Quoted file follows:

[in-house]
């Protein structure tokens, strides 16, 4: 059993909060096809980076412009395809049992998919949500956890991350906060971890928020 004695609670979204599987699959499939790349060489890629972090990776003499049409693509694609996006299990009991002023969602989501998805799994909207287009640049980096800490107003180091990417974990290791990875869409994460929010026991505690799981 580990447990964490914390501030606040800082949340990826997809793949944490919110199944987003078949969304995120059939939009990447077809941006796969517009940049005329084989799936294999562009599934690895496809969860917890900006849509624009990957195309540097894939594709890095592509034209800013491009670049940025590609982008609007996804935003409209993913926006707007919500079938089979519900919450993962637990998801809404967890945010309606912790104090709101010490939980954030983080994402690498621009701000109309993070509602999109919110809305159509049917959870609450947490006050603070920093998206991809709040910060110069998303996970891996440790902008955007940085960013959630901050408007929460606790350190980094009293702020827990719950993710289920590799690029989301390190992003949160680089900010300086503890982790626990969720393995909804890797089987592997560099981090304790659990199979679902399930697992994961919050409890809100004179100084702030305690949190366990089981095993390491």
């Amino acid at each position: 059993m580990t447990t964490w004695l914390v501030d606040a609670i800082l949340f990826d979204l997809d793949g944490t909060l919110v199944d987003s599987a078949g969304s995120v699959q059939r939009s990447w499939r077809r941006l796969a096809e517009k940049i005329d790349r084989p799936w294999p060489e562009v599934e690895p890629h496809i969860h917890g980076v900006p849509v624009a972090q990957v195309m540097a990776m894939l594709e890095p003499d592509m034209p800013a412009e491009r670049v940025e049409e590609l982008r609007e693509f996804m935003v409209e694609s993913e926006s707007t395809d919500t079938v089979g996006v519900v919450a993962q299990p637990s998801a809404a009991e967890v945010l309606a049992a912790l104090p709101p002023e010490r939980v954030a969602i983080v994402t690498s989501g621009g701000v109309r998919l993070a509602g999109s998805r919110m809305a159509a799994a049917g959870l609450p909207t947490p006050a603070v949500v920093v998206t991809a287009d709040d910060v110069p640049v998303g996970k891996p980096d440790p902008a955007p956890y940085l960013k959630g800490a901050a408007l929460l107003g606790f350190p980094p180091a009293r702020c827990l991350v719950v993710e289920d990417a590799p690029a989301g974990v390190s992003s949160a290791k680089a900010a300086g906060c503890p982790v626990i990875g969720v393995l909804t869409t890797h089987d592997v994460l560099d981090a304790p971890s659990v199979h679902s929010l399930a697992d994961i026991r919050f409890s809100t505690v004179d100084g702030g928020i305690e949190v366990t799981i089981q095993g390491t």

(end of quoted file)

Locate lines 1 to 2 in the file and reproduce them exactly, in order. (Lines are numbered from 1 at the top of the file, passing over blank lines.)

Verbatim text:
[in-house]
């Protein structure tokens, strides 16, 4: 059993909060096809980076412009395809049992998919949500956890991350906060971890928020 004695609670979204599987699959499939790349060489890629972090990776003499049409693509694609996006299990009991002023969602989501998805799994909207287009640049980096800490107003180091990417974990290791990875869409994460929010026991505690799981 580990447990964490914390501030606040800082949340990826997809793949944490919110199944987003078949969304995120059939939009990447077809941006796969517009940049005329084989799936294999562009599934690895496809969860917890900006849509624009990957195309540097894939594709890095592509034209800013491009670049940025590609982008609007996804935003409209993913926006707007919500079938089979519900919450993962637990998801809404967890945010309606912790104090709101010490939980954030983080994402690498621009701000109309993070509602999109919110809305159509049917959870609450947490006050603070920093998206991809709040910060110069998303996970891996440790902008955007940085960013959630901050408007929460606790350190980094009293702020827990719950993710289920590799690029989301390190992003949160680089900010300086503890982790626990969720393995909804890797089987592997560099981090304790659990199979679902399930697992994961919050409890809100004179100084702030305690949190366990089981095993390491």